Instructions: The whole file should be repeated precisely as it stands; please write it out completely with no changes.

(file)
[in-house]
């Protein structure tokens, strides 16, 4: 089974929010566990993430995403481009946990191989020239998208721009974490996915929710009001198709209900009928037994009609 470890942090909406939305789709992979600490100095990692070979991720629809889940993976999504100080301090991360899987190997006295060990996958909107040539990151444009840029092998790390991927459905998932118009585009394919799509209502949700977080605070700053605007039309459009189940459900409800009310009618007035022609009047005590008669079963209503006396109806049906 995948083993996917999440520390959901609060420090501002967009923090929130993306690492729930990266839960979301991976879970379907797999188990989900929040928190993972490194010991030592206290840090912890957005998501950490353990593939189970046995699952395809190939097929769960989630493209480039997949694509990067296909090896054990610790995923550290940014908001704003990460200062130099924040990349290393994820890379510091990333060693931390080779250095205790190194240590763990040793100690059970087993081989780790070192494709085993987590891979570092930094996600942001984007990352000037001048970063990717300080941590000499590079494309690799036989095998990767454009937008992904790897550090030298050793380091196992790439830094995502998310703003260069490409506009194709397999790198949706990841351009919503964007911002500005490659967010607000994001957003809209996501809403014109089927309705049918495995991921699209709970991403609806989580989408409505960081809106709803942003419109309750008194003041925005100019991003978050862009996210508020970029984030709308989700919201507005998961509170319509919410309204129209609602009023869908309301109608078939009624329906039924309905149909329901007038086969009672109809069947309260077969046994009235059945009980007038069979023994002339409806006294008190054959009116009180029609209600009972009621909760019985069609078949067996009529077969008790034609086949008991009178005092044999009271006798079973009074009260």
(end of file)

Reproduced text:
[in-house]
């Protein structure tokens, strides 16, 4: 089974929010566990993430995403481009946990191989020239998208721009974490996915929710009001198709209900009928037994009609 470890942090909406939305789709992979600490100095990692070979991720629809889940993976999504100080301090991360899987190997006295060990996958909107040539990151444009840029092998790390991927459905998932118009585009394919799509209502949700977080605070700053605007039309459009189940459900409800009310009618007035022609009047005590008669079963209503006396109806049906 995948083993996917999440520390959901609060420090501002967009923090929130993306690492729930990266839960979301991976879970379907797999188990989900929040928190993972490194010991030592206290840090912890957005998501950490353990593939189970046995699952395809190939097929769960989630493209480039997949694509990067296909090896054990610790995923550290940014908001704003990460200062130099924040990349290393994820890379510091990333060693931390080779250095205790190194240590763990040793100690059970087993081989780790070192494709085993987590891979570092930094996600942001984007990352000037001048970063990717300080941590000499590079494309690799036989095998990767454009937008992904790897550090030298050793380091196992790439830094995502998310703003260069490409506009194709397999790198949706990841351009919503964007911002500005490659967010607000994001957003809209996501809403014109089927309705049918495995991921699209709970991403609806989580989408409505960081809106709803942003419109309750008194003041925005100019991003978050862009996210508020970029984030709308989700919201507005998961509170319509919410309204129209609602009023869908309301109608078939009624329906039924309905149909329901007038086969009672109809069947309260077969046994009235059945009980007038069979023994002339409806006294008190054959009116009180029609209600009972009621909760019985069609078949067996009529077969008790034609086949008991009178005092044999009271006798079973009074009260």